Banks, however, have not sat idly. They’ve been creative in attempting to deal with the constant lack of supply (before the T-bill deluge). One way around it was to have transformed other forms of lower tier collateral using what UST’s (or German bunds) might be available.

    Only, in this case it wasn’t subprime MBS that was the starting block for the transformations. Instead, more and more, it was junk corporates, CLO tranches, leveraged loan products and the like; and, more than that, all of those things offshore, Eurobond, and EM.”


    • “Jeff has been doing repomania for years”…

      He sure has. LOL.

      Not in a condescending way or anything. He’s just super into it. Which is great. Just amusing sometimes.

      • Anonymous says:

        Yah, he’s sort of in the spotlight lately after being in the darkness for a long time:

        Today: China Theory

        if repo market is lender of last resort for the offshore $ funding as Jeff Snider been claiming for long time, is it the Chinese who got all there dollars to prop up RMB?

        Roman Kalinin @Roma_Kalinin

        Last wk: So what should they do? Encourage the Treasury to issue more of the long bonds the market is demanding: 30- or even 100-year. Feed the beast. Then stop quantitative easing: It doesn’t work and soaks up collateral. Next, stop paying interest on reserves. Maybe even create a nontradable “Treasury-R” to act as reserve currency elsewhere, freeing up more bonds. If history repeats, there are about 90 days until China repos roll over again.


  5. Anonymous says:

    From a few months ago:

    A bigger problem is that the repo facility would not just cap the repo rate, but together with the haircut schedule, it would effectively put a floor on the price of the U.S. Treasury collateral. Why would anyone sell a Treasury for less than the price implied by the Fed’s standing repo rate? Suppose, for example, that (since banks can hold Treasurys of any maturity to meet their LCR) the facility would accept Treasurys of all maturities at haircuts that rise with the maturity. In practice, this would put a ceiling on the entire yield curve. That is, the repo facility would become a way of controlling the entire Treasury term structure! To avoid that outcome, the Fed would need to accept only short-term Treasurys at the standing repo facility.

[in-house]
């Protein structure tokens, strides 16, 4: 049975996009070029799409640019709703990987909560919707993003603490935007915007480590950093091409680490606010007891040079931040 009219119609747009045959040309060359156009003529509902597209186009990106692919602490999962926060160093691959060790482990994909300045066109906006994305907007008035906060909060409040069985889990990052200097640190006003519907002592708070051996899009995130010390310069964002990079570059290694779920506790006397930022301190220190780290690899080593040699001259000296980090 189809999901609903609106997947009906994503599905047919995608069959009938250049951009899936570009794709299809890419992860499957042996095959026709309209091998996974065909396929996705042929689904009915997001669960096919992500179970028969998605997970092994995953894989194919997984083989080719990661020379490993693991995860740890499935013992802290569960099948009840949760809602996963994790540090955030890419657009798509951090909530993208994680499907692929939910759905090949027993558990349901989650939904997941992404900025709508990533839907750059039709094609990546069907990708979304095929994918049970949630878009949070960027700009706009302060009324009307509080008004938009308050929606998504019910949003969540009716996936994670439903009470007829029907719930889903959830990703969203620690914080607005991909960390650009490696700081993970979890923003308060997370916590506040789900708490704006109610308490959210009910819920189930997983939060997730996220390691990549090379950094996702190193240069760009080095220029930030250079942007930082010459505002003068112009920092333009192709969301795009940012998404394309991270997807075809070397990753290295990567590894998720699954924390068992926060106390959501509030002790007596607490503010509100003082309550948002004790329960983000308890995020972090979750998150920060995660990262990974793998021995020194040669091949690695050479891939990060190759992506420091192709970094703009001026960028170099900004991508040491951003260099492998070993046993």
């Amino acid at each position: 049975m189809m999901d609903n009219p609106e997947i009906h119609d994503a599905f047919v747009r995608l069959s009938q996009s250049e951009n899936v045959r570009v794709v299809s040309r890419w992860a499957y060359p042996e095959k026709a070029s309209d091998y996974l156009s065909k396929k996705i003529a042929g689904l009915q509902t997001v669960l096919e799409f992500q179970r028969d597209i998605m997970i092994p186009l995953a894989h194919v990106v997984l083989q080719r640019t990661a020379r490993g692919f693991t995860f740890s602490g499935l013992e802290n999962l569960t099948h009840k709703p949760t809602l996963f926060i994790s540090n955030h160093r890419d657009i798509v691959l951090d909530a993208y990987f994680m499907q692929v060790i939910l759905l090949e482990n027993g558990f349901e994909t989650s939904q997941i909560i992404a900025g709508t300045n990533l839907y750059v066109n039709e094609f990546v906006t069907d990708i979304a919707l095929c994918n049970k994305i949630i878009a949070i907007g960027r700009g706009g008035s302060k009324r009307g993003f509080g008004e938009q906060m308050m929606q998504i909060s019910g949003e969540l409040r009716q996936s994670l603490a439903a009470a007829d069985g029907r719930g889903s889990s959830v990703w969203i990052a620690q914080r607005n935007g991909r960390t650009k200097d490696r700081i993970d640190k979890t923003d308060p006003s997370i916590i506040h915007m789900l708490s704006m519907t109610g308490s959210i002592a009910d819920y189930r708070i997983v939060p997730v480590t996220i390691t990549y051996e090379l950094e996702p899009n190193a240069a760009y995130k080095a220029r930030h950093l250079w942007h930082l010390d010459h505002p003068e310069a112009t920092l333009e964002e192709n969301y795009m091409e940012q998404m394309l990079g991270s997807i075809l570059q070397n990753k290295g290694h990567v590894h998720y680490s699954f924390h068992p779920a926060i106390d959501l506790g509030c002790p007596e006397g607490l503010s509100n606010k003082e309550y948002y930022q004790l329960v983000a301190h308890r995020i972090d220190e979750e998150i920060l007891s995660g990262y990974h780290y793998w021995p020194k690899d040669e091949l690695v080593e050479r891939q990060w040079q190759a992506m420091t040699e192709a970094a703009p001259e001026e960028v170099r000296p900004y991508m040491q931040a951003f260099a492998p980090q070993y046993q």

And, this may not be the end of the story. Once the Fed creates a U.S. Treasury repo facility, the next time the system is under stress, there will be significant pressure to broaden acceptable collateral (albeit at varying haircuts). That is, as is the case with discount lending, a bank would be able to take virtually any collateral to the Fed and obtain reserves. In fact, Selgin proposes that we simply go there from the start.


  6. Anonymous says:

    Kind of a intertwined related element here, in terms of smart-money banks front-running monetary policy and being steps ahead of the dumb-money CB’s (just say no to QE and start regulating banks again … Make Banks Better Again ==> MBBA):

    Quantitative Easing and the Hot Potato Effect:
    Evidence from Euro Area Banks
    Ellen Ryan & Karl Whelan
    Vol. 2019, No. 1

    In this sense, while we find the money multiplier model’s hot potato effect is alive and well, the actions of banks in moving on reserves are not consistent during this period with the model’s assumption that all excess reserves get turned into loans, get spent in the real economy and then create further increases in credit. Still, it is likely that the mechanism ( Asset Purchase Programme) documented here has had an effect in driving
    down European bond yields and we believe this effect is conceptually different from the portfolio rebalancing effect which has dominated the literature on QE.

  7. jyl says:

    Can anyone explain, in terms suitable for the simple minded (me), what drove up the repo demand (or drive down the repo supply) to cause this problem to manifest today vs not manifesting last week? What’s the underlying message?

  8. No_Clue says:

    “The PBOC may see the liquidity released via RRR cuts as providing enough liquidity to the market,” said Frances Cheung at Westpac. “A stable MLF rate does not mean LPR cannot fall. There is downside to LPR given its spread over MLF and given the lower funding costs amid the RRR cuts.”

    Data released on Monday pointed to a deepening slowdown in China’s economy in August, with growth in industrial production at its weakest in 17-1/2 years amid spreading pain from a trade war with the United States and softening domestic demand. Retail sales and investment gauges also worsened.